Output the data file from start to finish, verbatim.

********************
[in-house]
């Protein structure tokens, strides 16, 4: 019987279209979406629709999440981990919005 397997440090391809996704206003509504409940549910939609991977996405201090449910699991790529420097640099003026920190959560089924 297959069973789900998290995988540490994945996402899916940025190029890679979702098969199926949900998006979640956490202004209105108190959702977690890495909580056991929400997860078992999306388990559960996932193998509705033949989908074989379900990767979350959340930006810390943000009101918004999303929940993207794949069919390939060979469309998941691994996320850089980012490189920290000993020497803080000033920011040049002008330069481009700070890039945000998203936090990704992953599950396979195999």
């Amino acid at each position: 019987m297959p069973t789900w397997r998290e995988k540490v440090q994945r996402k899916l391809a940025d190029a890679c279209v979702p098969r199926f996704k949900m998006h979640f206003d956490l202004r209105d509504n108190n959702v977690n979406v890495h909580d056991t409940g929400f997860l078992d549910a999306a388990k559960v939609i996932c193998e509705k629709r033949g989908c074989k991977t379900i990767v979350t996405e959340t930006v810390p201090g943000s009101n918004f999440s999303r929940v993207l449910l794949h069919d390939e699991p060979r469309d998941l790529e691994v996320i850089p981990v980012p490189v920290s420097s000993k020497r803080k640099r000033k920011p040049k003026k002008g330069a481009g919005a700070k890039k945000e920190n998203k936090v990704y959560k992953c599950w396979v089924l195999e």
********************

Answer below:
[in-house]
């Protein structure tokens, strides 16, 4: 019987279209979406629709999440981990919005 397997440090391809996704206003509504409940549910939609991977996405201090449910699991790529420097640099003026920190959560089924 297959069973789900998290995988540490994945996402899916940025190029890679979702098969199926949900998006979640956490202004209105108190959702977690890495909580056991929400997860078992999306388990559960996932193998509705033949989908074989379900990767979350959340930006810390943000009101918004999303929940993207794949069919390939060979469309998941691994996320850089980012490189920290000993020497803080000033920011040049002008330069481009700070890039945000998203936090990704992953599950396979195999």
């Amino acid at each position: 019987m297959p069973t789900w397997r998290e995988k540490v440090q994945r996402k899916l391809a940025d190029a890679c279209v979702p098969r199926f996704k949900m998006h979640f206003d956490l202004r209105d509504n108190n959702v977690n979406v890495h909580d056991t409940g929400f997860l078992d549910a999306a388990k559960v939609i996932c193998e509705k629709r033949g989908c074989k991977t379900i990767v979350t996405e959340t930006v810390p201090g943000s009101n918004f999440s999303r929940v993207l449910l794949h069919d390939e699991p060979r469309d998941l790529e691994v996320i850089p981990v980012p490189v920290s420097s000993k020497r803080k640099r000033k920011p040049k003026k002008g330069a481009g919005a700070k890039k945000e920190n998203k936090v990704y959560k992953c599950w396979v089924l195999e």